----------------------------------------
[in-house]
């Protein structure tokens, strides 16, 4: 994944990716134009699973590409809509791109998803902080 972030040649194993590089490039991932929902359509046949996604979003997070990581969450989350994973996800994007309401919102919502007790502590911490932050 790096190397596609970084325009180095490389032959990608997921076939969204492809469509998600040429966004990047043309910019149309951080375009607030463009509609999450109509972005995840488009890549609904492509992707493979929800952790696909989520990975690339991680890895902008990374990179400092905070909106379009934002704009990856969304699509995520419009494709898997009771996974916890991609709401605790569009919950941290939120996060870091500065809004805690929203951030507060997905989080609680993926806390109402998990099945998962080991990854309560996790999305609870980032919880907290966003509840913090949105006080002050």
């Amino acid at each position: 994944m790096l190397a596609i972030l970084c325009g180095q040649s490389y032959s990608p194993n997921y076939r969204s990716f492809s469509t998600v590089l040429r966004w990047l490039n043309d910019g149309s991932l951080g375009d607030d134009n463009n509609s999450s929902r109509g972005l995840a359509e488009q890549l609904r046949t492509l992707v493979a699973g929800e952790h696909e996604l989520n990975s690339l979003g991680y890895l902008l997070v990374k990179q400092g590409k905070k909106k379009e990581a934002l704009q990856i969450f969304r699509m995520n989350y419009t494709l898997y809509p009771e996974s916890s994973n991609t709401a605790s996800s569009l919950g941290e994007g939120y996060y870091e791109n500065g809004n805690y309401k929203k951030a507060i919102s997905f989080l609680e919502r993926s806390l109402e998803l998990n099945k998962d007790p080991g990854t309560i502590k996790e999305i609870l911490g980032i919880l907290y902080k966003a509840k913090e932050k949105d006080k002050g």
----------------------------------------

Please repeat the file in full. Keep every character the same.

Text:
[in-house]
């Protein structure tokens, strides 16, 4: 994944990716134009699973590409809509791109998803902080 972030040649194993590089490039991932929902359509046949996604979003997070990581969450989350994973996800994007309401919102919502007790502590911490932050 790096190397596609970084325009180095490389032959990608997921076939969204492809469509998600040429966004990047043309910019149309951080375009607030463009509609999450109509972005995840488009890549609904492509992707493979929800952790696909989520990975690339991680890895902008990374990179400092905070909106379009934002704009990856969304699509995520419009494709898997009771996974916890991609709401605790569009919950941290939120996060870091500065809004805690929203951030507060997905989080609680993926806390109402998990099945998962080991990854309560996790999305609870980032919880907290966003509840913090949105006080002050």
């Amino acid at each position: 994944m790096l190397a596609i972030l970084c325009g180095q040649s490389y032959s990608p194993n997921y076939r969204s990716f492809s469509t998600v590089l040429r966004w990047l490039n043309d910019g149309s991932l951080g375009d607030d134009n463009n509609s999450s929902r109509g972005l995840a359509e488009q890549l609904r046949t492509l992707v493979a699973g929800e952790h696909e996604l989520n990975s690339l979003g991680y890895l902008l997070v990374k990179q400092g590409k905070k909106k379009e990581a934002l704009q990856i969450f969304r699509m995520n989350y419009t494709l898997y809509p009771e996974s916890s994973n991609t709401a605790s996800s569009l919950g941290e994007g939120y996060y870091e791109n500065g809004n805690y309401k929203k951030a507060i919102s997905f989080l609680e919502r993926s806390l109402e998803l998990n099945k998962d007790p080991g990854t309560i502590k996790e999305i609870l911490g980032i919880l907290y902080k966003a509840k913090e932050k949105d006080k002050g």